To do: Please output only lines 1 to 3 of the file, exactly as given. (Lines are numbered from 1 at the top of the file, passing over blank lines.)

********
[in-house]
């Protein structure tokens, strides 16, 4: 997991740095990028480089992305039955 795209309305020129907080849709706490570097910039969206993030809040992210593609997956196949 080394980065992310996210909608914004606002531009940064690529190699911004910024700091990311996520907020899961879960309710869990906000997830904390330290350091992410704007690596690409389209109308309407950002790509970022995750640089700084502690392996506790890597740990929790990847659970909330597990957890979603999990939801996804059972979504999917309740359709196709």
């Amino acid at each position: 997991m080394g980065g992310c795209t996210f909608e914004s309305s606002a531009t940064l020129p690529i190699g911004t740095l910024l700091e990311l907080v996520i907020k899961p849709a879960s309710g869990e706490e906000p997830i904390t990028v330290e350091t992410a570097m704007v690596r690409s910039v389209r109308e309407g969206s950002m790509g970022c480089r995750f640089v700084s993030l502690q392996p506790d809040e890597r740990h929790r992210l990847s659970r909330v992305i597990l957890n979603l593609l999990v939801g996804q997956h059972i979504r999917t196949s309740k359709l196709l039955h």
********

[in-house]
């Protein structure tokens, strides 16, 4: 997991740095990028480089992305039955 795209309305020129907080849709706490570097910039969206993030809040992210593609997956196949 080394980065992310996210909608914004606002531009940064690529190699911004910024700091990311996520907020899961879960309710869990906000997830904390330290350091992410704007690596690409389209109308309407950002790509970022995750640089700084502690392996506790890597740990929790990847659970909330597990957890979603999990939801996804059972979504999917309740359709196709």
């Amino acid at each position: 997991m080394g980065g992310c795209t996210f909608e914004s309305s606002a531009t940064l020129p690529i190699g911004t740095l910024l700091e990311l907080v996520i907020k899961p849709a879960s309710g869990e706490e906000p997830i904390t990028v330290e350091t992410a570097m704007v690596r690409s910039v389209r109308e309407g969206s950002m790509g970022c480089r995750f640089v700084s993030l502690q392996p506790d809040e890597r740990h929790r992210l990847s659970r909330v992305i597990l957890n979603l593609l999990v939801g996804q997956h059972i979504r999917t196949s309740k359709l196709l039955h």